• Our critic's rating:
    October 1, 2009
    Review by:
    Tulis McCall

    While a lot of people may be laying down palm fronds for Tracy Letts return to Broadway, they should also be applauding the fine, fine ensemble work of Steppenwolf Theater.

    In Chicago’s uptown, there is a donut shop whose owner, Arthur Przybyszewski, pronounced Shubershefski, (Michael McKean) inherited from his father. It’s been a family business for 60 years, and is now pretty much an albatross around Arthur’s neck. Arthur arrives at his donut shop one winter Tuesday morning to find the police and the man who owns the DVD shop next door discussing the break-in that happened in the donut shop the night before. In 30 seconds we see a lifetime of heaped up disappointment revealed in Arthur’s demeanor. Arthur looks like he was rode hard and put away wet a few hundred times. His response to the break-in? “I’ll make some coffee.” Except today is Tuesday and the coffee man makes his rounds on Monday, so no coffee, and no donuts either today…. You get the idea.

    Some time later, after Arthur’s first joint of the day, and the first of many monologues that reveal the layers of his life burdens, Franco shows up to apply for the job of the “Help Wanted” variety. Franco’s enthusiasm and fast talk belie the thin ice that occupies a great space in his life, but it is enough to get him the job and make a dent in Arthur’s façade.

    Life unfolds and, predictably, the two men become friends. What is not predicable is how they do it. Letts does not take us down the soggy sodden road of the stranger in town who changes town. Arthur has pulled back from life so completely that the merest suggestion of intimacy sends him over the edge. The only person who pulls no punches is Max (the very excellent Yasen Payenkov) but that is because he wants to buy Arthur’s store and expand his business. Franco pays this no mind, and plows through Arthur’s roadblocks like they were Tinker Toys. He is a verbal ballplayer and Arthur is an athlete who has spent a lot of time on the bench, but not so long that he won’t do a little one-on-one if provoked. It’s not a sweet unfolding – it’s more like a man getting his coat snagged in a revolving door over and over again. Eventually he will pay attention.

    Arthur and Franco’s duet spills over and touches the lives of their little community – the cops (Kate Buddeke and James Vincent Meredith) the local Oracle Lady Boyle (Jane Alderman) and Max. When the thin ice that Franco was avoiding cracks, everyone responds to the matter at hand. Led by Michael McKean, who is brilliant, they become the inmates who take over the asylum.

    Superior Donuts is directed by Tina Landau with the same clarity and sensitivity that she brought to August: Osage County. There are silences here so rich you could take a bite out of them. Landau knows how we live. We are creatures with as much life withheld as shared.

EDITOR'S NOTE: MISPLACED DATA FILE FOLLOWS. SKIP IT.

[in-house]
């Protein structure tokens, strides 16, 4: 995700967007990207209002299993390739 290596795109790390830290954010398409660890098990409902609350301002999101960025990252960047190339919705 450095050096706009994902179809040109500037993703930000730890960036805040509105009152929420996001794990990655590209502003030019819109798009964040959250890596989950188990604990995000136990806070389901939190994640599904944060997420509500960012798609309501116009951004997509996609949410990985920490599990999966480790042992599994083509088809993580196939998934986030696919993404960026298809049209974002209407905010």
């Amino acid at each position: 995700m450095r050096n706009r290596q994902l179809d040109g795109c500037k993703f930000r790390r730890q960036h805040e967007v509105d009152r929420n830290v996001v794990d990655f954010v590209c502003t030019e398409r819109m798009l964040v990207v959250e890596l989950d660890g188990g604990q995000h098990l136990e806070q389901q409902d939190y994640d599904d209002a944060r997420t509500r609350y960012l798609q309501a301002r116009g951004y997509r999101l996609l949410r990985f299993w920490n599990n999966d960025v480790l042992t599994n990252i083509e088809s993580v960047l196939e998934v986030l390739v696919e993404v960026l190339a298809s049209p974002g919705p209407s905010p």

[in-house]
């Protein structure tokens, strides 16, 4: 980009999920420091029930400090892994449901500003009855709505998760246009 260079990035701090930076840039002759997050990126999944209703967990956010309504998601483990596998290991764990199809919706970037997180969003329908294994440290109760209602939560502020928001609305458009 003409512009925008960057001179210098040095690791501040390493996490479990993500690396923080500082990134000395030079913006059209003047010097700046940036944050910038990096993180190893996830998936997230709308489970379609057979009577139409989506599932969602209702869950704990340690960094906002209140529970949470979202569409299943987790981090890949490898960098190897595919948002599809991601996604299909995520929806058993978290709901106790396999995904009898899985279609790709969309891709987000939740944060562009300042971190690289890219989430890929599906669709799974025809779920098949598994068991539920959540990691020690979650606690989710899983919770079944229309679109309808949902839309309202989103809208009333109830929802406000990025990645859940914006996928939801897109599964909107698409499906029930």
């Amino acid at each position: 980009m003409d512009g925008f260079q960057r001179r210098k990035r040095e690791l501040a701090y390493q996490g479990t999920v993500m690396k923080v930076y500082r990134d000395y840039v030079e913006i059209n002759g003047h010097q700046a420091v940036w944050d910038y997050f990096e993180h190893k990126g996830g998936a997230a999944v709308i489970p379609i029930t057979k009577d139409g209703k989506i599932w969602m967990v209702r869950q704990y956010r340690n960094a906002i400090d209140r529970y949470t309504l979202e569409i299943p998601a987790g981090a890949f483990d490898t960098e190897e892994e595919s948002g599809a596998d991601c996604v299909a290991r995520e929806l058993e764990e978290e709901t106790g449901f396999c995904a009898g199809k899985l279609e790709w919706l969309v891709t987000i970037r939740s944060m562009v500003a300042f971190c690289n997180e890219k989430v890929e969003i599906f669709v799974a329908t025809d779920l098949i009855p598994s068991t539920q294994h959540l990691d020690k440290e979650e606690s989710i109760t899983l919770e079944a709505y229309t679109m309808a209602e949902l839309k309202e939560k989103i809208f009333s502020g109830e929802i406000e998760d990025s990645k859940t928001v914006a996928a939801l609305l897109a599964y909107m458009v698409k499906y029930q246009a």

Part fairy tale, part kick in the head. I myself got a little farklempt in a couple of places. “Comedy with some juice to it” – that’s how Michael McKean described Superior Donuts at an ITBA reception. These are characters with uneasy lives, but all of us are in that boat at one time or another. And if we are lucky we break through the glop to a place where we can have a bit of respite – and get ready for the next dip in the pool. Along the way, it’s wise to seek out friends.


    BEN BRANTLEY for NEW YORK TIMES says, "A warm bath of a play that will leave Broadway audiences with satisfied smiles"

    JOE DZIEMIANOWICZ for NEW YORK DAILY NEWS says, "Likable new play."

    ELISABETH VINCENTELLI for NEW YORK POST says, "The show is a timely reminder of the heady pleasure ace actors and ace storytelling can bring.

    JOHN SIMON for BLOOMBERG says, "It’s a pleasing boulevard comedy."

    ELYSA GARDNER for USA TODAY says, "Director Tina Landau ensures that the players serve both Letts' sharp wit and his unexpected tenderness."

    LINDA WINER for NEWSDAY says, "A sentimental, safely old-fashioned, surprisingly creaky rescue-fantasy and urban soaper."

    DAVID SHEWARD for BACK STAGE says, "Definitely a Superior play."

    ROBERT FELDBERG for THE RECORD says, "[Tracy Letts] wrote Superior Donuts, in part, as a valentine to his adopted city of Chicago. It's certainly no gift to the theater."

    MICHAEL KUCHWARA for ASSOCIATED PRESS says, "It's got heart and more than a few laughs, a recipe that makes for an evening of fine entertainment."

    DAVID ROONEY for VARIETY says, "The writing is often formulaic and the conclusion contrived, but Superior Donuts is a soulful play, full of humor and humanity."

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